Computational and Experimental Approaches for Discovery and Development of New Products
A special issue of Molecules (ISSN 1420-3049).
Deadline for manuscript submissions: closed (31 December 2023) | Viewed by 1695
Interests: computational molecular modeling with applications to drug discovery; mechanisms of neurodegenerative diseases; neurotoxicology
Special Issues, Collections and Topics in MDPI journals
Computational and advanced experimental methods have become indispensable for the discovery and development of new products, such as pharmaceutical agents, agricultural chemicals, disinfectants, and exotic materials.
Computational tools include ligand-based and structure-based approaches, combinations of the two, and varying degrees of augmentation with quantum mechanics (QM), molecular mechanics (MM), and molecular dynamics (MD).
Ligand-based screening directs its focus toward intrinsic properties of small molecules and how to use these characteristics to predict compounds with a desired biological activity. Structure-based screening examines interactions of ligands with macromolecular targets to understand and predict the biological effect of interest.
Advanced experimental techniques include high-throughput technologies such as robotic systems to enable rapid acquisition of laboratory data and its computational analysis using modern omics methodologies.
Together, in silico and automated laboratory techniques make it possible to assess the potential of extremely large numbers of compounds at greatly reduced cost and much higher speed than would be possible with traditional wet lab procedures.
Nevertheless, the accuracy of computational approaches remains in need of improvement. To address the accuracy issue, recent advances in theory, software, and hardware appear to hold great promise. In particular, the emerging fields of artificial intelligence (AI) and machine learning (ML) are being applied to virtual screening with good effect. At the same time, commercial and open-source molecular modeling software continue to improve and to be increasingly accessible with respect to cost and ease of use. Similarly, ongoing advances in hardware, including CPUs and GPUs, are enabling compute-intensive processes such as molecular dynamics (MD) simulations to be carried out routinely on desktop workstations or on a larger scale using supercomputers or cloud-based high-performance clusters.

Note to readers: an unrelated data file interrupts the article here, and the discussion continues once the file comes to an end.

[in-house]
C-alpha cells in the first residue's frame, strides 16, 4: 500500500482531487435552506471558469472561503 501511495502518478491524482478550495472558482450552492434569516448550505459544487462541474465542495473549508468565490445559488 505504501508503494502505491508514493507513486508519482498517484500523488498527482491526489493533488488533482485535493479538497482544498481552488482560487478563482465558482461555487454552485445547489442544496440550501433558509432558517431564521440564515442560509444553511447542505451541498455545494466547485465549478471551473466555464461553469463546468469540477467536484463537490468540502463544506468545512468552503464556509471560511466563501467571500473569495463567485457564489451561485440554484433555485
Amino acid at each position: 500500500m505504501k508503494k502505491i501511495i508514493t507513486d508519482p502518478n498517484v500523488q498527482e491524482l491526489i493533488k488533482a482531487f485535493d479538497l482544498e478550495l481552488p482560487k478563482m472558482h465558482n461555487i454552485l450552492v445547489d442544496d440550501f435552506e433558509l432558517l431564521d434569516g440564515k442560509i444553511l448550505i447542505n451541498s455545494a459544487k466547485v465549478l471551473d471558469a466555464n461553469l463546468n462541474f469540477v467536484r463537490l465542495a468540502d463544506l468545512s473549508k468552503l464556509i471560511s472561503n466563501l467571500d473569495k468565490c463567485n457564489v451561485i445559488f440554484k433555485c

The goal of this Special Issue is to bring together a collection of high-quality research and review articles highlighting diverse facets of computational and/or advanced experimental approaches with applications in the discovery and development of new products.
Prof. Dr. Rudy J. Richardson
Manuscript Submission Information
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Submitted manuscripts should not have been published previously, nor be under consideration for publication elsewhere (except conference proceedings papers). All manuscripts are thoroughly refereed through a single-blind peer-review process. A guide for authors and other relevant information for submission of manuscripts is available on the Instructions for Authors page. Molecules is an international peer-reviewed open access semimonthly journal published by MDPI.
Please visit the Instructions for Authors page before submitting a manuscript. The Article Processing Charge (APC) for publication in this open access journal is 2700 CHF (Swiss Francs). Submitted papers should be well formatted and use good English. Authors may use MDPI's English editing service prior to publication or during author revisions.
- virtual screening
- computational molecular modeling
- ligand-based screening
- structure-based screening
- high-throughput experimental/laboratory screening
- artificial intelligence (AI)
- machine learning (ML)
- computer technology (CPUs, GPUs, connectivity)
- epigenomics, genomics, metabolomics, proteomics, transcriptomics
- similarity searching
- pharmacophore mapping
- molecular docking
- ensemble docking
- inverse docking
- molecular databases
- interference with protein–protein interactions
- proteolysis-targeting chimeras (PROTACs)
- molecular modeling software
- small-molecule databases
- macromolecular target databases
- alpha fold
- Protein Data Bank (PDB)
- cambridge crystallographic data center (CCDC)
- drug repurposing
- quantitative structure–activity relationships (QSAR)
- computational and experimental design of drugs, crop protectants, disinfectants, and exotic materials
- quantum chemistry (ab initio and semi-empirical) applied to product design